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Iran says it has released 10 US Navy sailors




Iran released the 10 U.S. Navy sailors who were detained after two Navy Riverine boats drifted into Iranian territorial waters, Iranian state media reported Wednesday.

There was no immediate confirmation from the U.S. that the sailors had been freed and it was unclear whether the two countries had made a specific arrangement to secure the sailors’ release. A U.S. official told Fox News earlier Wednesday there was no set timetable for the sailors’ release.

The Iran Revolutionary Guard’s naval chief said earlier Wednesday that initial reports the sailors were to be released was “speculation,” adding that Iran’s foreign minister had demanded an apology from the U.S. for entering Iranian waters.

Gen. Ali Fadavi also told state TV Wednesday that the American boats showed "unprofessional acts" for 40 minutes before being picked up by Iranian forces.

"Certainly US presence in Persian Gulf and their passage has never been innocent and we do not deem their passage as innocent," Fadavi said, adding that Iran Foreign Minister Javad Zarif "had a firm stance (during a telephone conversation with U.S. Secretary of State John Kerry) on their presence in our territorial waters and said they should not have come and should apologize."

Fadavi added the Guard will carry out orders from the country’s top leadership over the case.

Revolutionary Guard spokesman Ramazan Sharif said the sailors would be debriefed.

"If it is determined, after the investigation is carried out, that their action was not intentional, another approach will be taken," he said. "But if it's determined, after they are debriefed and interviewed, that their entry [into Iranian waters] was for intelligence gathering or irrelevant action, definitely the authorities will take the necessary measures."

The incident came amid heightened tensions with Iran, and only hours before President Barack Obama gave his final State of the Union address to Congress and the public. Obama did not mention the sailors in his speech, which lasted approximately one hour.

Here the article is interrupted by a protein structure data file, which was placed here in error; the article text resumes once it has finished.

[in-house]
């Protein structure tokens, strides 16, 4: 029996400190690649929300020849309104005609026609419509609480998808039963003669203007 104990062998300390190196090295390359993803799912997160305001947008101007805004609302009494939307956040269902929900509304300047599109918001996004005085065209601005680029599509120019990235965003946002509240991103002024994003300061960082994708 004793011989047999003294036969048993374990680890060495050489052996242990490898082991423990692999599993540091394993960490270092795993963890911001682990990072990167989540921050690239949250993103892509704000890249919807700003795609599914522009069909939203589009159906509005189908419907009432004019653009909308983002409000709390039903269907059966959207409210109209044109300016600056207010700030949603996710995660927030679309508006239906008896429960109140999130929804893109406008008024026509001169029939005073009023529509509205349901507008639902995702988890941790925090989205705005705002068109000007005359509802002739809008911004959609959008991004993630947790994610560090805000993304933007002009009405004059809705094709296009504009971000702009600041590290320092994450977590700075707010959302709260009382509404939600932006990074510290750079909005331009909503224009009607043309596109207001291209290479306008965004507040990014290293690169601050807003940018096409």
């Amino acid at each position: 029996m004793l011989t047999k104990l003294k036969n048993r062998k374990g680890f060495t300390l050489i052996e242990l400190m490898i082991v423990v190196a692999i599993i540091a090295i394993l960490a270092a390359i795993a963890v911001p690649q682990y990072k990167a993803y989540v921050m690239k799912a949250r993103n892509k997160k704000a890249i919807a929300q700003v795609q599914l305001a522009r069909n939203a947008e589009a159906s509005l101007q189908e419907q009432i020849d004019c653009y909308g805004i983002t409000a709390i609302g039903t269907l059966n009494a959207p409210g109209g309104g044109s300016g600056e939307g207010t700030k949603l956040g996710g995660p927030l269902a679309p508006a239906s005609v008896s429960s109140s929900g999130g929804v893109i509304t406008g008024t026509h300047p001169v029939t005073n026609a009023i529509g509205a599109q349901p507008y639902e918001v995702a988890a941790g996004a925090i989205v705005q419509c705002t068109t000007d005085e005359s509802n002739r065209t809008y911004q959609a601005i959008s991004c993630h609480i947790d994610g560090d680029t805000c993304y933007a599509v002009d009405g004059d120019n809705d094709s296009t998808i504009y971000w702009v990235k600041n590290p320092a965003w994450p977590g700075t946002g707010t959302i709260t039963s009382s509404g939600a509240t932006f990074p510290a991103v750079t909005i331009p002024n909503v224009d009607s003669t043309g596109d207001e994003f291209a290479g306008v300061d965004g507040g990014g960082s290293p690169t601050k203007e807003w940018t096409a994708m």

After the address, Sen. Ben Cardin, D-Md., the ranking member on the Senate Foreign Relations Committee, expressed his hope for a quick resolution.

"It's a very serious issue," Cardin said. "I hope this is resolved in hours. If not, I think it escalates."

GOP presidential candidate Ted Cruz said the detention of the sailor's was a "manifestation of the weakness of Obama's foreign policy."

"Our enemies don't fear us," Cruz said before adding that his prayers were with the sailors and their families.

Iran detained the sailors after their boats drifted into Iranian waters following apparent mechanical problems. The Guard’s Navy confiscated the sailors’ GPS equipment to “prove that American ships were ‘snooping’ around in Iranian waters,” according to The New York Times.

The boats were moving between Kuwait and Bahrain at the time, and the Pentagon briefly lost contact with the crew. Officials said the sailors were part of the Riverine Squadron 1 based in San Diego and were deployed to the U.S. Navy’s 5th Fleet in Bahrain.

The Riverine boats are not considered high-tech and don't contain any sensitive equipment, so there were no concerns about the Iranians gaining access to the crafts.

Officials said a radio signal from one of the boats showed that they were on Farsi Island, setting off efforts to contact the Iranians.

The incident came on the heels of an incident in late December when Iran launched a rocket test near U.S. warships and boats passing through the Strait of Hormuz.

Meanwhile, Iran was expected to satisfy the terms of last summer's nuclear deal in just days. Once the U.N. nuclear agency confirms Iran's actions to roll back its program, the United States and other Western powers are obliged to suspend wide-ranging oil, trade and financial sanctions on Tehran. Kerry recently said the deal's implementation was "days away." ( source )

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